Masters, in explaining Sacred History to youth, cannot too much insist upon providence, as it is an attribute of God, which we are most nearly concerned to know, of the greatest importance, and most necossary; as it influences all events both public and private, and every man ought to have it in his view in cvery circumstance of life, in every action of the day; as it is the firmest basis of religion, and forms the most

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natural and strictest ties between the creature and the Creator; as it makes us more thoroughly sensible of our entire dependance upon him, of our weakness and wants, and presents us with opportunities of exerting the greatest virtues, such as confidence in God, a grateful acknowledgment of his mercies, disinterestedness, humility, resignation, and patience; and as it furnishes piety and religious worship with the most usual subject of their exercises, by prayers, vow's, thanksgivings, and sacrifices.

The KNOWLEDGE OF FUTURITY. One of the most incommunicable characters of the divinity is the knowledge of futurity. God often challenges the false deities to foretel what is to come. [p] Shew the things that are to come hereafter, that we may know that ye are gods. In teaching Sacred History youth must be made carefully to observe the most famous predictions, whether they regard temporal events or respect religion; and at the same time the character of the prophets, their mission, the end and dangers of their office. They are holy and unblamable in their manners, lead a poor and obscure life, without ambition, without interest, or deriving any advantage from their predictions. They are sent to the unbelieving who oppose and persecute them, and do not submit till the fulfilling of the prediction has made it evident. Their predictions regard public events, and declare the fate of kingdoms. They are circumstantial, published long before their accomplishment, known to all, and within the capacity of the most simple. All these particulars joined together are powerful motives for belief.

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VI. Lastly, as Jesus Christ is the end of the law, whenever an occasion naturally offers, he should be pointed out to youth in the histories explained to them; in the sacrifices, the ceremonies, the actions of the patriarchs, judges, kings and prophets; in a word, in all those by whom God has thought fit in some respect figuratively to represent either Christ or the church, which is his spouse and his work.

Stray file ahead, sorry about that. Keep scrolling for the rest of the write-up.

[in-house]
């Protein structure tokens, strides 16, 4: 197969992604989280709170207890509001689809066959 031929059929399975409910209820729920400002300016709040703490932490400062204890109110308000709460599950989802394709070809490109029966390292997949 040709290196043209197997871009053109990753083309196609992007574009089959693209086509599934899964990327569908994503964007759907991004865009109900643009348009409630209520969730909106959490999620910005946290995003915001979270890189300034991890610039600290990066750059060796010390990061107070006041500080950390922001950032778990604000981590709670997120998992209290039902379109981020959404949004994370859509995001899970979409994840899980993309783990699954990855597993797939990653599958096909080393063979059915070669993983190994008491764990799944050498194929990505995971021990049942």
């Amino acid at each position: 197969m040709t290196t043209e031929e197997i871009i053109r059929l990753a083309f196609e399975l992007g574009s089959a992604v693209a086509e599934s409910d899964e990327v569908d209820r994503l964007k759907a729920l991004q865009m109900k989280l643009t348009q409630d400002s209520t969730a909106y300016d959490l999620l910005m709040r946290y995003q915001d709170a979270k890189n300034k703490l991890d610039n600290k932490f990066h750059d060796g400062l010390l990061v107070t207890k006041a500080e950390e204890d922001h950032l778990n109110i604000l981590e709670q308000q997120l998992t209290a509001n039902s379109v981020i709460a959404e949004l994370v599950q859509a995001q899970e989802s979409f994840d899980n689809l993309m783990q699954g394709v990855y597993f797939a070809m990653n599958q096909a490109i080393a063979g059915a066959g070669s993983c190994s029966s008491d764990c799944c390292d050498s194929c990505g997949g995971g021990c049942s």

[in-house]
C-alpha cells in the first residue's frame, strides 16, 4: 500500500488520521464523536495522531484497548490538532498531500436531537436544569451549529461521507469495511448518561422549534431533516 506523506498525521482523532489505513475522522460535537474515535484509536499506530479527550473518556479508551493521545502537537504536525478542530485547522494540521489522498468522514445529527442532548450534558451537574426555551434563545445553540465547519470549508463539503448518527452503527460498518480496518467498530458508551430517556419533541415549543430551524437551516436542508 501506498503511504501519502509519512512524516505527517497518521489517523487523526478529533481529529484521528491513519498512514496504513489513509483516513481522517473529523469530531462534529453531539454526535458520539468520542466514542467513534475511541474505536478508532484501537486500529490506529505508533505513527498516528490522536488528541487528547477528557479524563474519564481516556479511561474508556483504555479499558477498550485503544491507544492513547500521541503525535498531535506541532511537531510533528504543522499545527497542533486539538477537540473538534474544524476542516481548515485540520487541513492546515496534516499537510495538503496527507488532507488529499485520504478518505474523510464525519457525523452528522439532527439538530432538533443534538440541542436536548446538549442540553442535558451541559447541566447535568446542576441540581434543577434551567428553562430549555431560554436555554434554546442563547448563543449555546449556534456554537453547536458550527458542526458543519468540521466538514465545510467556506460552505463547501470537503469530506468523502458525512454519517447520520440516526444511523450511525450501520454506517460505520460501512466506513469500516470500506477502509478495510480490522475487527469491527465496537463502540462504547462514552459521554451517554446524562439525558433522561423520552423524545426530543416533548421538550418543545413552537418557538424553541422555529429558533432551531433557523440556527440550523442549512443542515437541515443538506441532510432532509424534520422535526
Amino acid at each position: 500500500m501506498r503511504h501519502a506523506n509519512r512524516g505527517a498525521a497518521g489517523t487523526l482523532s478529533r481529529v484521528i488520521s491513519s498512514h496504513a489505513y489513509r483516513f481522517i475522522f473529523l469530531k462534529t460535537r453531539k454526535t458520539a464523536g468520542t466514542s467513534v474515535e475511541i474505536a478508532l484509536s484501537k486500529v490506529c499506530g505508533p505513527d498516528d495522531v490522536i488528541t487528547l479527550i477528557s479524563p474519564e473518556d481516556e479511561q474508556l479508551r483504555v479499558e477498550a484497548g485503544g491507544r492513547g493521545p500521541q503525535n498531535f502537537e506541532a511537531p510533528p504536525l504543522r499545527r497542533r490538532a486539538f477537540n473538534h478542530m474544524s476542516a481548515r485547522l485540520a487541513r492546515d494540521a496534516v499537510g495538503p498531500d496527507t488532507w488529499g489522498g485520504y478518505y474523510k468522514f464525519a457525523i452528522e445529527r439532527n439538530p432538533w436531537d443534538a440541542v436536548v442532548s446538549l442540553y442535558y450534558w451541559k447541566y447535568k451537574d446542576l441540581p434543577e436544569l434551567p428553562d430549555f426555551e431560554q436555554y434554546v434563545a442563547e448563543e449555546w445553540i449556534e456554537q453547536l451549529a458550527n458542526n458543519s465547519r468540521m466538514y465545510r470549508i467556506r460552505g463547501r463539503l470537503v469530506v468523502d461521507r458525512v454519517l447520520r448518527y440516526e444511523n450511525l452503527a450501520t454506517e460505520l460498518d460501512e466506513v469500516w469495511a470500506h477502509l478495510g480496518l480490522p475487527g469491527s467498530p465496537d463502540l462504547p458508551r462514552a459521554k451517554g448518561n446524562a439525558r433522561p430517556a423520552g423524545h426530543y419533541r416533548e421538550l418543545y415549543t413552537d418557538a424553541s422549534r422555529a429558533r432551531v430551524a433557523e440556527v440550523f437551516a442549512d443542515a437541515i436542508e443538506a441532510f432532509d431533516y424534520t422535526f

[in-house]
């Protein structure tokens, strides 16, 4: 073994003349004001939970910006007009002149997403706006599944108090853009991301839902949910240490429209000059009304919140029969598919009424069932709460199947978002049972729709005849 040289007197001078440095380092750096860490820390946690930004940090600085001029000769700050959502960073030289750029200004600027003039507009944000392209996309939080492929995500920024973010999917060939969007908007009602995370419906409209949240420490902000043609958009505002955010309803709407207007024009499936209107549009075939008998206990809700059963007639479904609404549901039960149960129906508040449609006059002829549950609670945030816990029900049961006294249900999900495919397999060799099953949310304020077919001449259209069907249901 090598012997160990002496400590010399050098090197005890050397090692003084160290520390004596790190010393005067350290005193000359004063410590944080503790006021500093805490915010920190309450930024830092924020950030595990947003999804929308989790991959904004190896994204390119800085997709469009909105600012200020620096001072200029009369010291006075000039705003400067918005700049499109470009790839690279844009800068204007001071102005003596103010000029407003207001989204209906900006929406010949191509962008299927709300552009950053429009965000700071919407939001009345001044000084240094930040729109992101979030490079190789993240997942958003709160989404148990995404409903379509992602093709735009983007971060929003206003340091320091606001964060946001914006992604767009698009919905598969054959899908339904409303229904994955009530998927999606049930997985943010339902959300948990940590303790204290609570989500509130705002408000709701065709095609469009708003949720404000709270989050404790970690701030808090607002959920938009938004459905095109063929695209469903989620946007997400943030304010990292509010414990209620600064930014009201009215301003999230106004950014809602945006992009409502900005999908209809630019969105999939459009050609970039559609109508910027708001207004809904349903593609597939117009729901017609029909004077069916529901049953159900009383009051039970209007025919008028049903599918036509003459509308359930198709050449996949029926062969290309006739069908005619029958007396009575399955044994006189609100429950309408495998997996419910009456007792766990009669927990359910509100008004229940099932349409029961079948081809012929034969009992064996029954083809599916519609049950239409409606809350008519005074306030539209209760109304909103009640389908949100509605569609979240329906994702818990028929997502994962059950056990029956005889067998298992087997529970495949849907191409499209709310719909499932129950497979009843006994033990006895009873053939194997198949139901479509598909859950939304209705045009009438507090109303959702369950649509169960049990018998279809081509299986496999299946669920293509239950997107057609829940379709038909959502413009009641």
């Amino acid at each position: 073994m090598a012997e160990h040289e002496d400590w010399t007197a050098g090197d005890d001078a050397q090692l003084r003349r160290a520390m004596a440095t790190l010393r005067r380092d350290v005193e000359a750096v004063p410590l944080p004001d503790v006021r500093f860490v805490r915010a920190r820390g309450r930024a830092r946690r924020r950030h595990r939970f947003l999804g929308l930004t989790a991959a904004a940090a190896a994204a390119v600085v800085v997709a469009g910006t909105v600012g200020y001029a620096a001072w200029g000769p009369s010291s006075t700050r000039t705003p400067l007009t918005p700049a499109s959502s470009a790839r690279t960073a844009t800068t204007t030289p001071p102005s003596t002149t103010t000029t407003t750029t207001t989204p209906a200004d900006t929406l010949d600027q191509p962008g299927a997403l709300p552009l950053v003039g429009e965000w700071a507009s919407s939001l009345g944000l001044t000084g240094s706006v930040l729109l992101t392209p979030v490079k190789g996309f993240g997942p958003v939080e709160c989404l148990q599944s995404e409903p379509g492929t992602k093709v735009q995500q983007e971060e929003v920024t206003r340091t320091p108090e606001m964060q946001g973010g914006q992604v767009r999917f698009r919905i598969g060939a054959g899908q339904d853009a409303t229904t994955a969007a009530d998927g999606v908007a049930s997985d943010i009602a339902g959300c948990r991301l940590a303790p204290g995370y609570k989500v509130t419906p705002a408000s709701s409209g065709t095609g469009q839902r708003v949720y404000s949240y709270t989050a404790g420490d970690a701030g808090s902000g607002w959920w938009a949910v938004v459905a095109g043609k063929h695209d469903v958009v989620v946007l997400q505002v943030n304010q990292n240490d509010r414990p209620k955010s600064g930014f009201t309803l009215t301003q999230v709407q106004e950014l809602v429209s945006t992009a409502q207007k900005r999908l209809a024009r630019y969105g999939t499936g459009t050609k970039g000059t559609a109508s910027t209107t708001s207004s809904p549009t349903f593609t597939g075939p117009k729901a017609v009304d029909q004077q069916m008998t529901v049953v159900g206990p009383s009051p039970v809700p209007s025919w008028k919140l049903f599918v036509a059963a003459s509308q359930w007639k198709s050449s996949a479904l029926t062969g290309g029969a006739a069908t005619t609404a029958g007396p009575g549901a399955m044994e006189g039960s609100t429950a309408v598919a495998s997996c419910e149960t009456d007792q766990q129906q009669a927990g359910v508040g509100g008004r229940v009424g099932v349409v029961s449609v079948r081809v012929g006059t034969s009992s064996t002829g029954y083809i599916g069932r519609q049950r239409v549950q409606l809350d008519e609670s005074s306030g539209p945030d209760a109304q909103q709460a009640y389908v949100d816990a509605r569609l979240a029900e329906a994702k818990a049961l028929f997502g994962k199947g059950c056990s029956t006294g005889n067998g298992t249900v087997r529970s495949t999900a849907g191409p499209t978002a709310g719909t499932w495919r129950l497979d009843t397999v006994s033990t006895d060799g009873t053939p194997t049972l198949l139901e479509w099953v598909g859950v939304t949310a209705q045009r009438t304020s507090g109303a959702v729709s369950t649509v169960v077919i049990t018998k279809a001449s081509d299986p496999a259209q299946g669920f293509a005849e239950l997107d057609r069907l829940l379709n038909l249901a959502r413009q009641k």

6] Isa. xli. 23. X 3

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VII. To all these observations I cannot avoid adding one more upon the advantages of PIETY, to which youth ought carefully to attend. And indeed it hath pleased God to shew, through the whole series of the history of the Old Testament, that all promises and rewards, with respect even to this life, are annexed to PIETY ; that all temporal advantages spring from God as their sole original, and that we ought to expect them from him alone, though he has reserved for his servants in eternity such as are far more worthy his magnificence, and bear a greater proportion to virtue. It was this piety, which principally consisted in a firm confidence of God, that alone directed the fate of his people, and absolutely decided the public happiness, and condition of the state. Every thing was measured by it, favourable seasons, plenty, fruitfulness, victory over our enemies, deliverance from the greatest dangers, freedom from a foreign yoke, the enjoyment of all the advantages that could be tasted in the bosom of a profound peace. It obtained all, and surmounted every difficulty. It was by piety that Jonathan with his armour-bearer alone put a whole garrison to flight; that David unarmed overthrew the giant, and secured himself from the artifices and violence of Saul; that Jehoshaphat, without drawing a sword, triumphed over three nations in league against him; that Hezekiah saved Jerusalem and the kingdom of Judah, by seeing the destruction of an hundred and fourscore and five thousand Assyrians. On the other hand, impiety drew down all the scourges of God's anger, famine, plague, war, defcats, bondage, and the entire ruin of the most mighty families; guilt always led to an unhappy end.

Such observations may very much contribute to inculcate sentiments of piety insensibly, agreeably

, without trouble or affectation, without seeming to preach, or to read long lectures of morality. It is the

principal